Maria Firmina dos Reis

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Maria Firmina dos Reis
Sculpture of Maria Firmina dos Reis's portrait
Sculpture of Maria Firmina dos Reis's portrait
Born(1825-10-11)October 11, 1825
São Luís, Maranhão, Brazil
DiedNovember 11, 1917(1917-11-11) (aged 92)
Guimarães, Maranhão, Brazil
Pen nameUma Maranhense
Notable worksÚrsula (1859)

Maria Firmina dos Reis (October 11, 1825 – November 11, 1917)[1] was a Brazilian abolitionist and author. Her novel Úrsula (1859) was a depiction of life for Afro-Brazilians under slavery.

Life and work[edit]

Maria Firmina dos Reis was born in São Luís, Maranhão, Brazil. "At age five, her mother and relatives moved to Viamão where she attended school. In 1847, due to outstanding performance, she won a scholarship for further studies at the level of 'cadeira de primeiras letras' that prepared her to be a teacher."[2] She maintained the profession ″until her retirement in 1881″.[3] "At the age of fifty-five, she founded a school for poor children."[3]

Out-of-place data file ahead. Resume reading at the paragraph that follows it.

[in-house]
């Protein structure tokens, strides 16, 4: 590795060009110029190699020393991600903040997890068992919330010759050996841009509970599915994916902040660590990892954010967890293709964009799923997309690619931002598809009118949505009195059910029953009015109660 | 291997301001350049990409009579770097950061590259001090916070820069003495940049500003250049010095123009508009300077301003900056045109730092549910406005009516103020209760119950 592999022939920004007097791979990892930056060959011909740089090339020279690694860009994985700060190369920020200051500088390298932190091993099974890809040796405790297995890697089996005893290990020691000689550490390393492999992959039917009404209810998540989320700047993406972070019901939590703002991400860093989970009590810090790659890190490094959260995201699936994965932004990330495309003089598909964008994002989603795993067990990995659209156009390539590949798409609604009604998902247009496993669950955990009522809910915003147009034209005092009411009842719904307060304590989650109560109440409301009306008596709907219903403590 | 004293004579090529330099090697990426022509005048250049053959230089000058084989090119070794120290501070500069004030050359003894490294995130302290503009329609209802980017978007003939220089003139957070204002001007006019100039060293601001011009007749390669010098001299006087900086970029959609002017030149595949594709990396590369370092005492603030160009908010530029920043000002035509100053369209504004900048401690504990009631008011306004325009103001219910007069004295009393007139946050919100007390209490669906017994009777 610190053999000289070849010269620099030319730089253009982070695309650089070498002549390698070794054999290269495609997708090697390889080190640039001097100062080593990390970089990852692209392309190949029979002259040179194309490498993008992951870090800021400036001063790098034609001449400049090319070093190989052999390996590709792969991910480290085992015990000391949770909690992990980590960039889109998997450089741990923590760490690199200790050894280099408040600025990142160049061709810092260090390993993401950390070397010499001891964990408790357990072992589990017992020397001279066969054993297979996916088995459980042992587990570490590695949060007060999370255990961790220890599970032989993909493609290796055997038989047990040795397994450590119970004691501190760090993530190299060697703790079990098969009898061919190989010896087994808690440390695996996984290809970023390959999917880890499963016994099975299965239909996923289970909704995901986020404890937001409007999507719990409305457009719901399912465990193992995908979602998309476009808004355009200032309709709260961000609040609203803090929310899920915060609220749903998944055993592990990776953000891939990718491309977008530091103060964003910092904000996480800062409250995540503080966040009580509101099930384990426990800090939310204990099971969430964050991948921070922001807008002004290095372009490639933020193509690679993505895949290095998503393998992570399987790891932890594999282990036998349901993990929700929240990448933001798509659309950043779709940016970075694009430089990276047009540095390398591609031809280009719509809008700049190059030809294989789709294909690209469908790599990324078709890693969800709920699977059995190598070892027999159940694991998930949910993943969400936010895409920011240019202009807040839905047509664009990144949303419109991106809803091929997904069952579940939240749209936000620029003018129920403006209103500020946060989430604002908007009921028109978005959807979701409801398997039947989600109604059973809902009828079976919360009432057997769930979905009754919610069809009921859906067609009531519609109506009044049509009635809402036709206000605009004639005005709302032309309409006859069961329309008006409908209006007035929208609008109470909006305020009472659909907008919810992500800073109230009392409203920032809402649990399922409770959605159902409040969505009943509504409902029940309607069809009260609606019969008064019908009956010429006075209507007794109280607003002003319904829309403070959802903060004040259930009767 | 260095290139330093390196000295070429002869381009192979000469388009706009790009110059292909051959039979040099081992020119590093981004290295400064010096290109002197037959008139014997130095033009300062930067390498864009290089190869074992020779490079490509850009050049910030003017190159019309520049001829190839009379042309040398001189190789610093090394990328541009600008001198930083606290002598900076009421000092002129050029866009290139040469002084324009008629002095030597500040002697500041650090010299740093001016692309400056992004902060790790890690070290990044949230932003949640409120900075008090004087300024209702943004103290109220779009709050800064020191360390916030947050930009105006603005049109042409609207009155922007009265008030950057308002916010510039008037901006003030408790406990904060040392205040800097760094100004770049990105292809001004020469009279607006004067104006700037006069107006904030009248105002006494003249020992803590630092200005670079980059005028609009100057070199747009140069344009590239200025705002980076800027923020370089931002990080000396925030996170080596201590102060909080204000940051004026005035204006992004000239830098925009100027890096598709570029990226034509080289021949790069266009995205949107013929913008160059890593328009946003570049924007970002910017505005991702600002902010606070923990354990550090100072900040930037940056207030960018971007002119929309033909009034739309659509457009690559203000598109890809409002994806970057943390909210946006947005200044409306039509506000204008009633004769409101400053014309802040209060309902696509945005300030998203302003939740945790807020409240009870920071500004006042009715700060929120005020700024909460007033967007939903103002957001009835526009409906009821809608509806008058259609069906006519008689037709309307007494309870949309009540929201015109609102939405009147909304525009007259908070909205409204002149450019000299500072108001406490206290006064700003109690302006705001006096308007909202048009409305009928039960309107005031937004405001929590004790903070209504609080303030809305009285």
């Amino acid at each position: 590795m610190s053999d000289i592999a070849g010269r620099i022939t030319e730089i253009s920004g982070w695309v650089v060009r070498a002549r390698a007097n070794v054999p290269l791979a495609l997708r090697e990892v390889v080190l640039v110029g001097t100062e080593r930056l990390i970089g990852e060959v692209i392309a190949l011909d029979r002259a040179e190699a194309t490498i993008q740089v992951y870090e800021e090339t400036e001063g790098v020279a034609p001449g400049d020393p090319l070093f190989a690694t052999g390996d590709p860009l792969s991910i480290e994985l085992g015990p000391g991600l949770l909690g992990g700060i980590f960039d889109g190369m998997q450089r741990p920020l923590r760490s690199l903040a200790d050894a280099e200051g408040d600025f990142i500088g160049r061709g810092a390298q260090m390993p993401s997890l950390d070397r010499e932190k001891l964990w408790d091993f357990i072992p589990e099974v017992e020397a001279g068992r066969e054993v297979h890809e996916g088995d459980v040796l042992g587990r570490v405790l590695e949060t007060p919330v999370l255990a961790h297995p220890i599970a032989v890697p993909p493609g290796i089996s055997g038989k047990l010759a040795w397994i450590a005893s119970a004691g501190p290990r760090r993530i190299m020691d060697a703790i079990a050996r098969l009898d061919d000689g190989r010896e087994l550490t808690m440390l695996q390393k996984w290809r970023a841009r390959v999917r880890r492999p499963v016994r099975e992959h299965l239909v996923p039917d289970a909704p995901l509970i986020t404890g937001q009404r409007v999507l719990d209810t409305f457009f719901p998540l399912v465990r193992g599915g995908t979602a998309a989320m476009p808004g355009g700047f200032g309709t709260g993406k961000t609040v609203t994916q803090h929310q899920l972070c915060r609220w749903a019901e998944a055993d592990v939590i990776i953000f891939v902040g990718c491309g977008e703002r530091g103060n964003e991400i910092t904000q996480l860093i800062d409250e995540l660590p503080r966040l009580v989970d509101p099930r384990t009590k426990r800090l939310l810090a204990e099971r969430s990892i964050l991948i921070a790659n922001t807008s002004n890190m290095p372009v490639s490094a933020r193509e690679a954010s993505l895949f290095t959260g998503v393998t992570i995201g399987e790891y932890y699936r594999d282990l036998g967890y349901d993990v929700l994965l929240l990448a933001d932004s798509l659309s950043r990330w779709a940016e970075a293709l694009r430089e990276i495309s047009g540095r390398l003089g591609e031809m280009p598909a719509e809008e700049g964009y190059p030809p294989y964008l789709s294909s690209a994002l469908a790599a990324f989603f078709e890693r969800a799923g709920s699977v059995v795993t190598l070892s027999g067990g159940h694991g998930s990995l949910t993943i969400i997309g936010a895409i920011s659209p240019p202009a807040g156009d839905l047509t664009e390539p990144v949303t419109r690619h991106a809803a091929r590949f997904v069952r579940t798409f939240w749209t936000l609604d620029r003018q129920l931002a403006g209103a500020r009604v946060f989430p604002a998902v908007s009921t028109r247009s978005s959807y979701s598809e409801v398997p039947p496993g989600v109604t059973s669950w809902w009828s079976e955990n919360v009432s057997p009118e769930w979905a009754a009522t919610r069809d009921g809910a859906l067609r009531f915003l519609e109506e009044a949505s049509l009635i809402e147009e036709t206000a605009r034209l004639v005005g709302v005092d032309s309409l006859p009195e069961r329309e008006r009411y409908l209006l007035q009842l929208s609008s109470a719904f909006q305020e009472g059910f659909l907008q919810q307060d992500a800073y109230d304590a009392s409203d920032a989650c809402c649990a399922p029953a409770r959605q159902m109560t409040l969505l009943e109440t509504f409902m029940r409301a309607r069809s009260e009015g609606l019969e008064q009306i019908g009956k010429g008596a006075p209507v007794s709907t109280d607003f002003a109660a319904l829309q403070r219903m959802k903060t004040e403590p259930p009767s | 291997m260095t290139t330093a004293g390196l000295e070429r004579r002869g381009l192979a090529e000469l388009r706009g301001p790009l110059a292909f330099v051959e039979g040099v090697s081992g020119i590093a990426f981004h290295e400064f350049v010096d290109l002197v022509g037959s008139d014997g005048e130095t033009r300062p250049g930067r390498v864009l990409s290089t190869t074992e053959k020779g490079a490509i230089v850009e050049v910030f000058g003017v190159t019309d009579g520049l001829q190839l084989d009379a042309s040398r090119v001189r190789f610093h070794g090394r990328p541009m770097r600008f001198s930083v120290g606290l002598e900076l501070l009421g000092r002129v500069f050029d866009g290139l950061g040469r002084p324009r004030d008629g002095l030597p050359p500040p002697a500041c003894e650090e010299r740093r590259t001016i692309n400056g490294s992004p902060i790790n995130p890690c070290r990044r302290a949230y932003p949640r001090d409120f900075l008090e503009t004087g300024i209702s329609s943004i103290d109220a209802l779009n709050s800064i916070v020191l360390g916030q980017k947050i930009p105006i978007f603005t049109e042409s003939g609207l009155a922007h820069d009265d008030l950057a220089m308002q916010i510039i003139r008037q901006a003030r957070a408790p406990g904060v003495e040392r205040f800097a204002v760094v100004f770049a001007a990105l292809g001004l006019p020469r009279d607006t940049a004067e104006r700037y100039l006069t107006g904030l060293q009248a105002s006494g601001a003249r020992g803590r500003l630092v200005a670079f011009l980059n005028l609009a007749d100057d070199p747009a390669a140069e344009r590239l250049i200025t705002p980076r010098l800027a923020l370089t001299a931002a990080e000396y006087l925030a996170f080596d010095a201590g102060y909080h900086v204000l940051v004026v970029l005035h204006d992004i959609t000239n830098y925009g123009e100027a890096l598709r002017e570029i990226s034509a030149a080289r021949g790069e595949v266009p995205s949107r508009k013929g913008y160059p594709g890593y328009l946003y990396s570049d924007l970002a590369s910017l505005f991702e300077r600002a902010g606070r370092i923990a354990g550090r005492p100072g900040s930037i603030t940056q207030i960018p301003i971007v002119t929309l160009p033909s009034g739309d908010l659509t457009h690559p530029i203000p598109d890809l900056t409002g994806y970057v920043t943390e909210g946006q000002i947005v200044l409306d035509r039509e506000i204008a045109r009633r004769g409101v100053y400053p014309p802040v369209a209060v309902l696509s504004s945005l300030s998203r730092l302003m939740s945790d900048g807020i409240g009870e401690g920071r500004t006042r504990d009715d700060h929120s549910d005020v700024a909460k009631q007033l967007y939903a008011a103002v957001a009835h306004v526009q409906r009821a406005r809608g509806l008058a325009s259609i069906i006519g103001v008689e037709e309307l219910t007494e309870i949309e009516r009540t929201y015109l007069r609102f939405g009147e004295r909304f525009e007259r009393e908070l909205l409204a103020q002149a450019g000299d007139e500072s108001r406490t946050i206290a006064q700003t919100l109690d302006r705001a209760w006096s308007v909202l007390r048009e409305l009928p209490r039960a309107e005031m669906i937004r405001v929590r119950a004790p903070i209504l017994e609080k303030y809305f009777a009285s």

In 1859, Firmina dos Reis published her single major novel Úrsula (the same year, Harriet Wilson published her Our Nig).[4]

Úrsula, the main character, is a weak and sweet girl with whom two men are in love: one is a good person, the other a villain. Úrsula is expected to fall in love with the good man. However, she falls for the villain and becomes a victim of his cruelty. She is condemned and mistreated for having made the wrong choice. Reis shows through her characters that whenever women and slaves deviate from the established rules of the patriarchal system or refuse to accept the rules of society, they are punished. Furthermore, Úrsula, her mother, and some female slaves are portrayed from an inside perspective, showing a truthful historical point of view from Colonial Brazil.[5]

Besides Úrsula, "Firmina dos Reis wrote poetry and short stories. While still in her twenties she began to collaborate with several local newspapers in her hometown of São Luis, an activity she sustained for many years. It was the only opening available for getting her works published.″[3] She also "wrote an intimate, melancholic diary written dating from 1853 to 1903 in which the themes of regilious self-denial, death, and suicide recur".[6] In 1975 by the Brazilian scholars Antônio de Oliveira and Nascimento Morais Filho recovered the long forgotten Úrsula 1975 in a facsimile edition.